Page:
In the current study, the most common IEMs were organic acidemias detected in 62.5%, aminoacidopathies in 25%, fatty acid oxidation disorders in 7.5%, and lactic acidemia in 4%. Methylmalonic acidemia (MMA) and maple syrup urine disease (MSUD) were the most frequently diagnosed types in the current study, while Phenylketonuria (PKU) and MMA, were the most commonly diagnosed disorders in a study done by Karam and his colleagues  similar to that reported from other Mediterranean countries like Tunisia . Furthermore, Selim and her colleagues  demonstrated that aminoacidopathies were in 127/203 (62.6%), mainly PKU in 100/203 (49.3%), followed by organic acidemias in 69/203 (34%).
The variation in the commonest types of IEMs in the current study is due to variation in performed investigations, the inconsistent diagnostic strategies (ammonia and lactate were measured in our study), and age variation of the patients.
In the current study, the shared presenting symptoms of the cases were sepsis-like symptoms (poor feeding, reduced activity, and poor crying) which were in agreement with the study of Shawky et al.  who recommended to take in mind inborn errors of metabolism at the same time as common developed disorders, for example, sepsis. The further common presenting symptom among the detected cases was convulsions. This came in agreement with the study of Shawky et al.  who reported that the major symptoms in neonates with the risk of metabolic disorders were convulsions and lethargy.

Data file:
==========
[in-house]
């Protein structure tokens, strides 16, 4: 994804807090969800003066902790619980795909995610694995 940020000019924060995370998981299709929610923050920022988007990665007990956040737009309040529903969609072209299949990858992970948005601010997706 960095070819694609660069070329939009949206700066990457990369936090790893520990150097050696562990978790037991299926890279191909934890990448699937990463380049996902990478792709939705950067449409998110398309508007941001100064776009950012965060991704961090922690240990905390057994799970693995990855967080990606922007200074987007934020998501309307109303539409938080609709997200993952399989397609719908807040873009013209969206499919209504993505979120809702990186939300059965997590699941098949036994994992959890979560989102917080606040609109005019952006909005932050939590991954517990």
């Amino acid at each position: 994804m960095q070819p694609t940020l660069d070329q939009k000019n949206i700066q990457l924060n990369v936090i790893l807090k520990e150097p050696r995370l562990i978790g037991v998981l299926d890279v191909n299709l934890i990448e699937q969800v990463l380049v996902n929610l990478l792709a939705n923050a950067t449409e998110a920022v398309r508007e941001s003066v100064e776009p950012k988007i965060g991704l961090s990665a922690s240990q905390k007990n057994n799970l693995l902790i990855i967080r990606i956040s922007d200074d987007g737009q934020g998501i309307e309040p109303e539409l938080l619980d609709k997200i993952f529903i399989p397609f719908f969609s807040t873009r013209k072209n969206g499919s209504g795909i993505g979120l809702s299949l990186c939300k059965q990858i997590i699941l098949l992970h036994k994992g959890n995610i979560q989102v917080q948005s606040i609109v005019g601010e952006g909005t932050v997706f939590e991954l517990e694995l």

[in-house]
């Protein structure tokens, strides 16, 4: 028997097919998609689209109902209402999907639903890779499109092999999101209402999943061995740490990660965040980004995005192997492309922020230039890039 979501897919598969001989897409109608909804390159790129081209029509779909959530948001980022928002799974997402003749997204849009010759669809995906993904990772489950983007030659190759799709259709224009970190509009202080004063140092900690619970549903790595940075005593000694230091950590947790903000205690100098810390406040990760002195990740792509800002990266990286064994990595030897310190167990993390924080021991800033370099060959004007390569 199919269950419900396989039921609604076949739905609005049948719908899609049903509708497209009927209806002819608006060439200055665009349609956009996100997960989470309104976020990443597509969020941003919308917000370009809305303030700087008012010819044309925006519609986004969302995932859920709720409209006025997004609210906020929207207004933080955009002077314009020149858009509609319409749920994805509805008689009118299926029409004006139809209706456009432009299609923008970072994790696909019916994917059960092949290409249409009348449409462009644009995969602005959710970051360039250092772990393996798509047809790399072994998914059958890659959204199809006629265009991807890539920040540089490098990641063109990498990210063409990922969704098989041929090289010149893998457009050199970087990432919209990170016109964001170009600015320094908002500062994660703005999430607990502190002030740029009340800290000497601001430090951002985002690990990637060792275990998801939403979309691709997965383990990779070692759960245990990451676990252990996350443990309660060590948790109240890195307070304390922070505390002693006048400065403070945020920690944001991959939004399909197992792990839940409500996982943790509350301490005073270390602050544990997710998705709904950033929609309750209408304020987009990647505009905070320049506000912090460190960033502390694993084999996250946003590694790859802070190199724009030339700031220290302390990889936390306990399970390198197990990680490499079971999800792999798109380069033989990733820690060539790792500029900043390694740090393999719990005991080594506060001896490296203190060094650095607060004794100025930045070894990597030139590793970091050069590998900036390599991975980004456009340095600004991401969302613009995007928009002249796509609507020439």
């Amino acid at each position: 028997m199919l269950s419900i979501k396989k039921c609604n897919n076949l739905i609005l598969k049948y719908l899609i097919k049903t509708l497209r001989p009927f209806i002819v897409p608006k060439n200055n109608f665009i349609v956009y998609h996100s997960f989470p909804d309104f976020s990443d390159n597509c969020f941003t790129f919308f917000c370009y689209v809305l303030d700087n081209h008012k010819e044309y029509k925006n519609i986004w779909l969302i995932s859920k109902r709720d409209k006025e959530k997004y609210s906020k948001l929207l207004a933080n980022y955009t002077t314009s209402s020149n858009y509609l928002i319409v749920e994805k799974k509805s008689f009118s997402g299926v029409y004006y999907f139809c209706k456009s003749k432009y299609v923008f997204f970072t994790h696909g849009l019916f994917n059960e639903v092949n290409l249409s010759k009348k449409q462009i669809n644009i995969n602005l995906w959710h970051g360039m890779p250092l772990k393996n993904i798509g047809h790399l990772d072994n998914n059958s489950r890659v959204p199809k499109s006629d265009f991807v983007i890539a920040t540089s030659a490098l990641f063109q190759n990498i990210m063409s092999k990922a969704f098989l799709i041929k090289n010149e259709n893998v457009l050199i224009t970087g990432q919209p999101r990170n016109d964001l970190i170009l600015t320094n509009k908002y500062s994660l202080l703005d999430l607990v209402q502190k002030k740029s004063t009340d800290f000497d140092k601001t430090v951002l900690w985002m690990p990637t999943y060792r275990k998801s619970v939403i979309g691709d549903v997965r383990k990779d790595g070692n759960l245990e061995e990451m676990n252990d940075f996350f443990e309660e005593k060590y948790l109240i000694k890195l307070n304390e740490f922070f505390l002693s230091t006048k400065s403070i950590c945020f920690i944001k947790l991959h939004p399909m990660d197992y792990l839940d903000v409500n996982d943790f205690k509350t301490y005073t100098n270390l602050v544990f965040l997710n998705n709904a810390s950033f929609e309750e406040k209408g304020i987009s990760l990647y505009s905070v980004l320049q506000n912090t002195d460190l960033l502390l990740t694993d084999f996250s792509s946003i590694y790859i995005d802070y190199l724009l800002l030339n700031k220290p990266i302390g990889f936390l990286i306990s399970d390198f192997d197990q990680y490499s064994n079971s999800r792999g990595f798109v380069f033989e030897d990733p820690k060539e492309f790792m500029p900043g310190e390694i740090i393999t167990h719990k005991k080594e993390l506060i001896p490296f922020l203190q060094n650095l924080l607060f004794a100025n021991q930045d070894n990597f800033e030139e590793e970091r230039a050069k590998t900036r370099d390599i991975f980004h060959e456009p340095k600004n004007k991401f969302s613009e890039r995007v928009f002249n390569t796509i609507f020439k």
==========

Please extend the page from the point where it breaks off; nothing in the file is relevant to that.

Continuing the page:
In the current study, there was a high frequency of hyperammonemia in 168 patients (52.5%) among the diagnosed cases of IEMs; 136 had organic acidemias, 16 had Maple syrup urine disease (MSUD) and 16 had orotic aciduria (data not shown), this was in line with the study of Shawky et al. . They were mainly presented with lethargy, poor feeding, suckling, crying, convulsions, persistent vomiting, and acidosis. This means that blood ammonia has to be measured for each neonate/infant presented by these symptoms, or supposed to have IEMs .
Methylmalonic acidemia (MMA) was detected in 48/320 (15%), by elevations of propionylcarnitine (C3) and the ratio of acetyl carnitine: propionylcarnitine (C3:C2) in dried blood spot samples. Diagnosis was confirmed by the elevated peaks of urinary methylmalonic acid, methylcitric acid, moderate elevation of 3-hydroxy propionic acid, and propionyl glycine detected by GC/MS. The diagnosis was according to the findings of El-Mesellamy et al. and Shennar et al. [22, 27]. It results from either deficiency of the methylmalonyl CoA mutase enzyme or the synthesis of its cofactor Vit B12 .